Website launched to explain Guernsey's 'unique' government to potential politicians

Ahead of the 2025 election, a new States website goes live to explain the roles and responsibilities of deputies.

The President of the States Assembly and Constitution Committee, Deputy Carl Meerveld, says he's 'very pleased' that the website for the June 2025 General Election is now live.

It explains how Guernsey's government works, how to run for election and what the role requires.

Deputy Meerveld says it's important to have this information readily available to increase the quality and confidence of candidates:

"I think in every election you have people who fancy being a deputy and get elected without properly understanding the commitments required.

It is not good for the candidate when they find they have made a four-year commitment to something that they haven't anticipated, and it is not good for the electorate because they may not get the most effective person representing them."

He says the guidance is important because Guernsey politicians are 'uniquely unsupported'.

"In a system where you have political parties, as most countries do, the party would recruit candidates, it would train them up, and it would support them once they are elected.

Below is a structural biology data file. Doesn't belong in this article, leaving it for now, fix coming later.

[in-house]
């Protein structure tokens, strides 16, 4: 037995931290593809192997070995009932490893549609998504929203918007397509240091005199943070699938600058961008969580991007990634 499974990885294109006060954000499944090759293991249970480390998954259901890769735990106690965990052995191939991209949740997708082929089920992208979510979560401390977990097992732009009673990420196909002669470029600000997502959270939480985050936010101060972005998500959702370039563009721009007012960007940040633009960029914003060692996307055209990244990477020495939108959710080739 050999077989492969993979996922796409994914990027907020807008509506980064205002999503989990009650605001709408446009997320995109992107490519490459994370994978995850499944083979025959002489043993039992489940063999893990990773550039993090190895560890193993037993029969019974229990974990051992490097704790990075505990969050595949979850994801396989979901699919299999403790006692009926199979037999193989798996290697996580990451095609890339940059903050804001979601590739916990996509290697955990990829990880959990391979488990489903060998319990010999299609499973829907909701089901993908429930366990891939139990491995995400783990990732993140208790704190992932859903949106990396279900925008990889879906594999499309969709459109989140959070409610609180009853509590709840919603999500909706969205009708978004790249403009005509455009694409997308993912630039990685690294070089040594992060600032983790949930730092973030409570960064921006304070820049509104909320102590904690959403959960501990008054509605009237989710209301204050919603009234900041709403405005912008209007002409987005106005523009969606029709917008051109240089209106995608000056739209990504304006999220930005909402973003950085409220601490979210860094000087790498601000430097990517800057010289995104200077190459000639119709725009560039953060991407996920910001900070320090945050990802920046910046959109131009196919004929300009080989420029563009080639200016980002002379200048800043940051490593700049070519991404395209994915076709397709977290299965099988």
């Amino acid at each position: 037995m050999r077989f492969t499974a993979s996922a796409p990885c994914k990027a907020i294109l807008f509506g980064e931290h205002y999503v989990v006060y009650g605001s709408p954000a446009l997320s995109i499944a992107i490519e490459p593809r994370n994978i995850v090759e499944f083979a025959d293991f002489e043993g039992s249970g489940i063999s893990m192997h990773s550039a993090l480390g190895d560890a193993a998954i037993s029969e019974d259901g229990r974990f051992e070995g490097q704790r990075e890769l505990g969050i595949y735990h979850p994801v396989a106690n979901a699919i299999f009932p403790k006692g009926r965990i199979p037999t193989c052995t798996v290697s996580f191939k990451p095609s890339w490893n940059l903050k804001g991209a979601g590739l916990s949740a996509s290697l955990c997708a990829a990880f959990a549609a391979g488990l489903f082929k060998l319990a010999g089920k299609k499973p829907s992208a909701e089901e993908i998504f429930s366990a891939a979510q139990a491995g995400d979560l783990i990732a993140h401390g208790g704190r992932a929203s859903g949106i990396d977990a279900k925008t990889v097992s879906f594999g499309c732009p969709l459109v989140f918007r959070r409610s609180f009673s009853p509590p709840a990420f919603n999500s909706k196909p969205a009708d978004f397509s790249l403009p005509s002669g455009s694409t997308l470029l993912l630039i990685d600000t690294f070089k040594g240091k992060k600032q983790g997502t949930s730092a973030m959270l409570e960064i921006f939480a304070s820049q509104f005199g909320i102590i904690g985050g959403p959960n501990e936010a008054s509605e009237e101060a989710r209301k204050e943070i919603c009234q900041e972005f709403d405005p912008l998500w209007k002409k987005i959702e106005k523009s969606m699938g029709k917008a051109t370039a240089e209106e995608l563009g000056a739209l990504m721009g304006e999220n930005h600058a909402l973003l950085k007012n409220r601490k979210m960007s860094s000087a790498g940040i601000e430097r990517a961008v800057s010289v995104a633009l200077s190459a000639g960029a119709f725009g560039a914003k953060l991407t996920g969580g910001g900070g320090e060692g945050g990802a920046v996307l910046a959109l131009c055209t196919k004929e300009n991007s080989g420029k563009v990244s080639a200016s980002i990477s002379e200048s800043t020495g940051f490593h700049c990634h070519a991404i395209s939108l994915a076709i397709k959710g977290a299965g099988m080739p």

In our consensus government, and without effective, well-established parties, we don't have that support network.

So it is on our beholden on the government, the States of Guernsey, to do things like this initiative to help support people come into government.

At the end of the day, we all want the most effective government as possible."

Deputy Meerveld hopes the clarity of the application process could also attract new candidates and create a more diverse Assembly.

"You do not want a government made up of business executives like me.

I want to see people with disabilities, different genders - a full mix of all our society represented so that when an issue is presented to the States and a decision has to be made, every section of our community feels that they have a voice in there that is speaking from their perspective."

The public are also invited to two informal gatherings this month to talk to current States Members about their role in the community.

They will take place on 16 April from 5pm at Beau Sejour and 20 April from 10am at St James' café.

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